oil rig
The only thing we really saw at the Skeleton Coast: a rusty, derelict oil rig


The next day we left the windy coast and quickly started peeling off the layers as we entered the Damaraland province of Namibia. All of a sudden it looked like the Africa I know from the Lion King, it was magnificent. If only we had spotted wild elephants, it would’ve been the Africa I’ve always imagined.


We visited Twyfelfontein, one of Namibia’s World Heritage Sites, and one of the biggest rock engravings sites on the continent, carved for centuries by the San bushmen (who the Damara people descended from).

giraffe rock engraving
A giraffe engraving at Twyfelfontein

And then it happened. We got to a very cheap bush camp, glad to save some money, when someone told us desert elephants were around. And we saw elephants!! In the wild! Just…doing their thing! Moreno’s writing a post on our little adventure with them, but it was amazing, and I don’t think the image I’ve had in my head all these years could’ve played out any better.

Elephants everywhere! There ended up being about 20 of them.

The next day we headed north. And look! Giraffes! Three of them, and they were so beautiful. It was a bit ironic that we managed to get closer to some of these animals in the wild than in the parks we’ve been to so far.


We didn’t mean to stay in Opuwo, but man, are we glad we did. It’s a little town, with not much in it, but it was the first one not overrun by tourists (which was a bit overwhelming in itself) and the town was filled with a mishmash of different African cultures: some people were in modern ‘americanized’ clothing, the Herero women were in their Victorian style dresses, and the Himba women, painted in red ochre, were bare-chested in not much more than a cow hide skirt.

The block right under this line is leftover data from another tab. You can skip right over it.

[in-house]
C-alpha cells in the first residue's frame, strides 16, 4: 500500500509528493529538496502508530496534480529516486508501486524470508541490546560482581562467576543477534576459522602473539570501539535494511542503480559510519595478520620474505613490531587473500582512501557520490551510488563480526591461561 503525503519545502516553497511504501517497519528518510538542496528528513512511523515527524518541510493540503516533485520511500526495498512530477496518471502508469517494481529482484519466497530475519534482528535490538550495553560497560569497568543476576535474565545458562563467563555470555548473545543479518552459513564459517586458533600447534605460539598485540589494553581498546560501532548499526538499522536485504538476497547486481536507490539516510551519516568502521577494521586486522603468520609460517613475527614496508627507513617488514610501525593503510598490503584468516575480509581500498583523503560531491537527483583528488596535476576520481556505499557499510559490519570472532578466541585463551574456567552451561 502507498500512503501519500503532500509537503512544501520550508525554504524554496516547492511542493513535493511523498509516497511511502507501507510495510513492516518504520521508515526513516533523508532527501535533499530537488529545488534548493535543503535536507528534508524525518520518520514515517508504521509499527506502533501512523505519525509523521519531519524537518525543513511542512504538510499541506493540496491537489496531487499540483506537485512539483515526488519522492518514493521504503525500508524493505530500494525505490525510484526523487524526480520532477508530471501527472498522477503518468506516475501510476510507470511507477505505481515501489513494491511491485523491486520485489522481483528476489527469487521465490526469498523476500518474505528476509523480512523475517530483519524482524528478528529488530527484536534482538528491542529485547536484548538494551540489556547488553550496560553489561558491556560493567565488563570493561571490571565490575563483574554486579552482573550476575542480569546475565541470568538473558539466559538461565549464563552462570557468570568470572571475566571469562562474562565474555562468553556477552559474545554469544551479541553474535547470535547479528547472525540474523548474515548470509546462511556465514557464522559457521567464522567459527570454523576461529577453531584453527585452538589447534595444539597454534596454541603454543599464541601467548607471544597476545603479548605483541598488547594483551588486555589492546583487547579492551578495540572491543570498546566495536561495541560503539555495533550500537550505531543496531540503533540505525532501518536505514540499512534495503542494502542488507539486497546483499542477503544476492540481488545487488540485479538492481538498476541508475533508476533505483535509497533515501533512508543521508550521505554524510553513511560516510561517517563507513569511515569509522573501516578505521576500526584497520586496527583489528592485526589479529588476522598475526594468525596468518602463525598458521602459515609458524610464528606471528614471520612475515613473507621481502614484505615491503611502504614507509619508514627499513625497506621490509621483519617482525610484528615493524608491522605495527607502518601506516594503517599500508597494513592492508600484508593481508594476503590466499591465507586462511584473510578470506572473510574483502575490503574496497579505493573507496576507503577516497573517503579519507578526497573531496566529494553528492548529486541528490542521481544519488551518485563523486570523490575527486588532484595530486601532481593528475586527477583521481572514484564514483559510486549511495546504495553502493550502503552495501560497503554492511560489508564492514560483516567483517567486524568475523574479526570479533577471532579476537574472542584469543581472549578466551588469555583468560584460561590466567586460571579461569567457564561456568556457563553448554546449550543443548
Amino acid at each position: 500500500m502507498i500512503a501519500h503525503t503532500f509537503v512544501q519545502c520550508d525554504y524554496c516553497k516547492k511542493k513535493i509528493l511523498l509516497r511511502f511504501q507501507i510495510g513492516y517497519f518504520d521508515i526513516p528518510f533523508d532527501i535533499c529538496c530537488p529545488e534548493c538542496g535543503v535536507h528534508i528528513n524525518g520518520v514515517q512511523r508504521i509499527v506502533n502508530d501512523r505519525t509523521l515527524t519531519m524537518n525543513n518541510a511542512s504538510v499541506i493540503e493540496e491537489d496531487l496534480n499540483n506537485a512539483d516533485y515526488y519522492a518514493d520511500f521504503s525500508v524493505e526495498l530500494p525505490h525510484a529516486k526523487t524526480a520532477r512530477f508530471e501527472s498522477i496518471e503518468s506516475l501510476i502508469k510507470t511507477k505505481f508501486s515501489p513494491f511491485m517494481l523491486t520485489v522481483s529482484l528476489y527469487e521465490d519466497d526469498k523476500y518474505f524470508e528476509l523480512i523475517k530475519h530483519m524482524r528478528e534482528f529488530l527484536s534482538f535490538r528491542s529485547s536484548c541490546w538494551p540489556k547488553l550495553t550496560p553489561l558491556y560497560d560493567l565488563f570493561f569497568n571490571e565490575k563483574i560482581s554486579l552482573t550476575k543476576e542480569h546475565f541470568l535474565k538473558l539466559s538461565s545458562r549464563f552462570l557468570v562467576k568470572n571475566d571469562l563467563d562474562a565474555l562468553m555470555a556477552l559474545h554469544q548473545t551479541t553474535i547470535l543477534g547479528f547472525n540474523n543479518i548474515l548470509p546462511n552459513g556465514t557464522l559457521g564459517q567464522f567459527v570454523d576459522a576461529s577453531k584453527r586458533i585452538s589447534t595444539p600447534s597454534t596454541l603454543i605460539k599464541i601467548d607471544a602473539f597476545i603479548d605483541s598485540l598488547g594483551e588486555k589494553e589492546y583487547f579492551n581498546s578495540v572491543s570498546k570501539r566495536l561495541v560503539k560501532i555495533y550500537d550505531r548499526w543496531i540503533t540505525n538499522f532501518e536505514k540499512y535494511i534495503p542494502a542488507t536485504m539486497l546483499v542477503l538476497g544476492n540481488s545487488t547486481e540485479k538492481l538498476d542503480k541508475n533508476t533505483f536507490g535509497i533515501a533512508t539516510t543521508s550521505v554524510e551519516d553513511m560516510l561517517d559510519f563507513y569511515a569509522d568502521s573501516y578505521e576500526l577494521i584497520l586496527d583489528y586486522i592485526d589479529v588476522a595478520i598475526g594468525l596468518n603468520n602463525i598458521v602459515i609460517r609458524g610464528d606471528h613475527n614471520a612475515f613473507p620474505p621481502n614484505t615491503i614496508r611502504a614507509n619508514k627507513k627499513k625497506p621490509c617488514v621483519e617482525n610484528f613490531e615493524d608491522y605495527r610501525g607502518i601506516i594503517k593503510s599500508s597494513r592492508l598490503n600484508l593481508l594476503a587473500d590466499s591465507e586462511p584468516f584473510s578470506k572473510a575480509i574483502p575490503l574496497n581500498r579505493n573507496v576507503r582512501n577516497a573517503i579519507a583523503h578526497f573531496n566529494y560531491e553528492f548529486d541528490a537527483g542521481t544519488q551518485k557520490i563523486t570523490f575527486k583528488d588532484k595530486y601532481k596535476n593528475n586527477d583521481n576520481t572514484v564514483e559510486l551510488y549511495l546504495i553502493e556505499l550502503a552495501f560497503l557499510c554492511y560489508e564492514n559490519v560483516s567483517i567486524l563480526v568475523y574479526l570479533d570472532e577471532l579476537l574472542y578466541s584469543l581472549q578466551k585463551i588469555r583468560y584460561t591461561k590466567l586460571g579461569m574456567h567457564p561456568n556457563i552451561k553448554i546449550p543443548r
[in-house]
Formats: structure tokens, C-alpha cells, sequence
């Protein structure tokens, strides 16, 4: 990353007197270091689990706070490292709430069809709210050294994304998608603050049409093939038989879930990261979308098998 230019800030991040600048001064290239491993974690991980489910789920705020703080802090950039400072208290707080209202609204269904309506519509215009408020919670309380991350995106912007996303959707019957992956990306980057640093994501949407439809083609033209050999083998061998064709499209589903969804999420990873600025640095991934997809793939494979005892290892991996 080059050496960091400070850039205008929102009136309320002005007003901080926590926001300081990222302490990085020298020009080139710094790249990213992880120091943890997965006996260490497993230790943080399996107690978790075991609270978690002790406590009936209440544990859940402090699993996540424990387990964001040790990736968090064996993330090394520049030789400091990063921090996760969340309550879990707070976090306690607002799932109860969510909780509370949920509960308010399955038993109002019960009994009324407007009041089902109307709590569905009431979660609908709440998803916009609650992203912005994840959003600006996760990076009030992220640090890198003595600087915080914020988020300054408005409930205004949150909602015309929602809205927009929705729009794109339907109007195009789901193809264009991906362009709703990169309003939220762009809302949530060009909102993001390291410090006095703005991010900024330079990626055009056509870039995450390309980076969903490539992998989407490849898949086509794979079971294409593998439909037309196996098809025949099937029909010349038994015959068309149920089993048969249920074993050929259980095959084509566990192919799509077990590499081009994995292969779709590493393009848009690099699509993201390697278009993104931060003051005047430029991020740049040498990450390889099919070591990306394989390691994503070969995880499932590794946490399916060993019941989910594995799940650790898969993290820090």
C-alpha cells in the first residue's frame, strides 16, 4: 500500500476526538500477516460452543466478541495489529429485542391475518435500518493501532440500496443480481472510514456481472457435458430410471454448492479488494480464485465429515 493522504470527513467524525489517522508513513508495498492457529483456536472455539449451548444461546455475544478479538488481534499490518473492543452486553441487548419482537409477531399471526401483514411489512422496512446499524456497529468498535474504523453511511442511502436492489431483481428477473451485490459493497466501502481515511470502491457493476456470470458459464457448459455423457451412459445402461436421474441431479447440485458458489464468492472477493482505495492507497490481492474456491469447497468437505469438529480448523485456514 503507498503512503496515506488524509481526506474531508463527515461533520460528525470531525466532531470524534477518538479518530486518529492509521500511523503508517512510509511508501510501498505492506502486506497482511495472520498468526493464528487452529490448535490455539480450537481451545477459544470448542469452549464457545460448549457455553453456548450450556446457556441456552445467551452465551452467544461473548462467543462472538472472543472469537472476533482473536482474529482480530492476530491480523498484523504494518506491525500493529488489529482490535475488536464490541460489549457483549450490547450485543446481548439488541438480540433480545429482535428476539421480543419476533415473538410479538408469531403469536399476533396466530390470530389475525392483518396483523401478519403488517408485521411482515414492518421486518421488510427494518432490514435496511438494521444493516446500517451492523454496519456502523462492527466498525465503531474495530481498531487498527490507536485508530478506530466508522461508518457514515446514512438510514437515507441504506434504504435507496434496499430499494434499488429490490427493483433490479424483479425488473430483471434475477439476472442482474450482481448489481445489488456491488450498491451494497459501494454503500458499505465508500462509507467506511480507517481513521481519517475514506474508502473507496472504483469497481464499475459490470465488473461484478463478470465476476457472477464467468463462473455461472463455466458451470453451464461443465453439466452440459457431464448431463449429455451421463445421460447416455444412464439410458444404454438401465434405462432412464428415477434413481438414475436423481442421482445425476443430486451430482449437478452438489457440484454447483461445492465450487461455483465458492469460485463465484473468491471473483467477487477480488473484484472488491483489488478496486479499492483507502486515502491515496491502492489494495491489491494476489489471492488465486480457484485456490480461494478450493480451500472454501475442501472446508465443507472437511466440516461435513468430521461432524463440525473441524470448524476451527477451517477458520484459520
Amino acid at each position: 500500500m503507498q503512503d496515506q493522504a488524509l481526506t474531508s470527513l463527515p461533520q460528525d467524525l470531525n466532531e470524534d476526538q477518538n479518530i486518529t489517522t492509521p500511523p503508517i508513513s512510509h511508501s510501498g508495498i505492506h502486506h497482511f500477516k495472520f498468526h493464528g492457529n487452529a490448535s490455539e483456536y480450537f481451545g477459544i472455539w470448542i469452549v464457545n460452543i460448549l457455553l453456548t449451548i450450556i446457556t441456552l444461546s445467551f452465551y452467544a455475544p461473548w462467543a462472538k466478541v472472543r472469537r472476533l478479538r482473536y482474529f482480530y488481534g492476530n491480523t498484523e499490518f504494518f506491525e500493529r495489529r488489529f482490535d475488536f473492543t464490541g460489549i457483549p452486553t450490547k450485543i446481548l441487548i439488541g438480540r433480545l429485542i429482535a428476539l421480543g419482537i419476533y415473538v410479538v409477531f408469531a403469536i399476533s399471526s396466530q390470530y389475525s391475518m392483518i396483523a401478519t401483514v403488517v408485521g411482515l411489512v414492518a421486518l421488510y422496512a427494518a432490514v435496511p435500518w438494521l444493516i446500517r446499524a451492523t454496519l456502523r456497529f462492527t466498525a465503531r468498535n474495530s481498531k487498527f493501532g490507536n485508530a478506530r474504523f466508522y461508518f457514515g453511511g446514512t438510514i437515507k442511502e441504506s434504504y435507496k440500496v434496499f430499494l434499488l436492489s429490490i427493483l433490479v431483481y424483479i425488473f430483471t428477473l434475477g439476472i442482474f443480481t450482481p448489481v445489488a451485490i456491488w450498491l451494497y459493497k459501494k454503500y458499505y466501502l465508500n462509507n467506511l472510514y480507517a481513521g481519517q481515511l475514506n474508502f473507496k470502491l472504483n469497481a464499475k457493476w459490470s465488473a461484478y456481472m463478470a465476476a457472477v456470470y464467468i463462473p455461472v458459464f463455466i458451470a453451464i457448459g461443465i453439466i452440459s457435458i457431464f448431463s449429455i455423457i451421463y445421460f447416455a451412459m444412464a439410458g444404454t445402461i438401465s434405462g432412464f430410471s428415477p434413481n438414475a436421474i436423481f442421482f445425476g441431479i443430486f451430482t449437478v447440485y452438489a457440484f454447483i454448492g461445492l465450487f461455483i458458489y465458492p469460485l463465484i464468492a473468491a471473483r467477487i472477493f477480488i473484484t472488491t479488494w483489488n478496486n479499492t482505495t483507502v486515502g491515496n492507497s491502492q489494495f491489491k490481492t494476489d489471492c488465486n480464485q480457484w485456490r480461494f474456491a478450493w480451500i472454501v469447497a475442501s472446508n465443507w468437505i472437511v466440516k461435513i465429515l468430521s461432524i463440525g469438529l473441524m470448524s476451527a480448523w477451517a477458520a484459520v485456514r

house in herero viillage
Moreno takes selfies with the kids, while a Herero woman patches a wall of her house

It was extraordinary, and we decided to stay another day and visit some villages to learn more about them.

getting up on a donkey
Children in the Himba village prepare to go fetch water from a nearby hill

And, bonus! We met another long-term overlander, Brian from London, later that night and he had a saw Moreno could use to fix our “cabinet can’t open without hip-checking the fridge” problem. Yaaay!

moreno sawing cabinet
Moreno fixing our cabinet door…by sawing off one of the corners

Epupa Falls

Then it was further north, to Epupa Falls, which appeared an oasis in the desert as we came over another dusty hill.

moreno at epupa falls
Token pose in front of the falls

It was easily one of the most beautiful places we’ve been so far on this trip, and it gave us an extra kick to know that Angola was just across the river.

kat at epupa falls
Taking it all in…

Now and Next

We are currently in Kamanjab, doing nothing but hiding from the heat and catching up on some interwebs. They let overlanders stay free as long as we support them by eating at their bar/restaurant. No complaints here.

Next: We’ll be here for another few days and then instead of heading to the Etosha Game Park as we intended, we might be heading back south to Windhoek, the capital, to get that Landy snorkel looked at, and get some passport things figured out.

And AND! Since we’re all caught up on the updates now (for now anyway), we’ll be concentrating on getting posts and photos out about all these things we’ve been mentioning (when my laptop works anyway). (Sidebar: god, I miss my mac).

Till then!